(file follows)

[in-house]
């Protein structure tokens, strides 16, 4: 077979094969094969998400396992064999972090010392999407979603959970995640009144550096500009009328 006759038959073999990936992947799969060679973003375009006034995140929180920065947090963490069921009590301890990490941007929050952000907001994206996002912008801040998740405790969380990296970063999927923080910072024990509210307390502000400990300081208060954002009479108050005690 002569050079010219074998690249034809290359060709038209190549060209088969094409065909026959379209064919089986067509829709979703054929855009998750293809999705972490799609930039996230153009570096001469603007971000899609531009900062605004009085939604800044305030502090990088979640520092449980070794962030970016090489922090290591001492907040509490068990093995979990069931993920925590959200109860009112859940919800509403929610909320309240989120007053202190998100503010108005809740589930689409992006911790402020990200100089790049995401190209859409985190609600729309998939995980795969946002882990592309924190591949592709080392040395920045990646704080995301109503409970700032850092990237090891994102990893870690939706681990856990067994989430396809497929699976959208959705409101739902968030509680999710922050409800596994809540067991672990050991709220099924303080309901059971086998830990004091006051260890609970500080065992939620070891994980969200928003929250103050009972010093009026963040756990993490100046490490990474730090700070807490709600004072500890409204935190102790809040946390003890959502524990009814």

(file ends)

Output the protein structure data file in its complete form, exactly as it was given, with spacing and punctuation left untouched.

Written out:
[in-house]
């Protein structure tokens, strides 16, 4: 077979094969094969998400396992064999972090010392999407979603959970995640009144550096500009009328 006759038959073999990936992947799969060679973003375009006034995140929180920065947090963490069921009590301890990490941007929050952000907001994206996002912008801040998740405790969380990296970063999927923080910072024990509210307390502000400990300081208060954002009479108050005690 002569050079010219074998690249034809290359060709038209190549060209088969094409065909026959379209064919089986067509829709979703054929855009998750293809999705972490799609930039996230153009570096001469603007971000899609531009900062605004009085939604800044305030502090990088979640520092449980070794962030970016090489922090290591001492907040509490068990093995979990069931993920925590959200109860009112859940919800509403929610909320309240989120007053202190998100503010108005809740589930689409992006911790402020990200100089790049995401190209859409985190609600729309998939995980795969946002882990592309924190591949592709080392040395920045990646704080995301109503409970700032850092990237090891994102990893870690939706681990856990067994989430396809497929699976959208959705409101739902968030509680999710922050409800596994809540067991672990050991709220099924303080309901059971086998830990004091006051260890609970500080065992939620070891994980969200928003929250103050009972010093009026963040756990993490100046490490990474730090700070807490709600004072500890409204935190102790809040946390003890959502524990009814």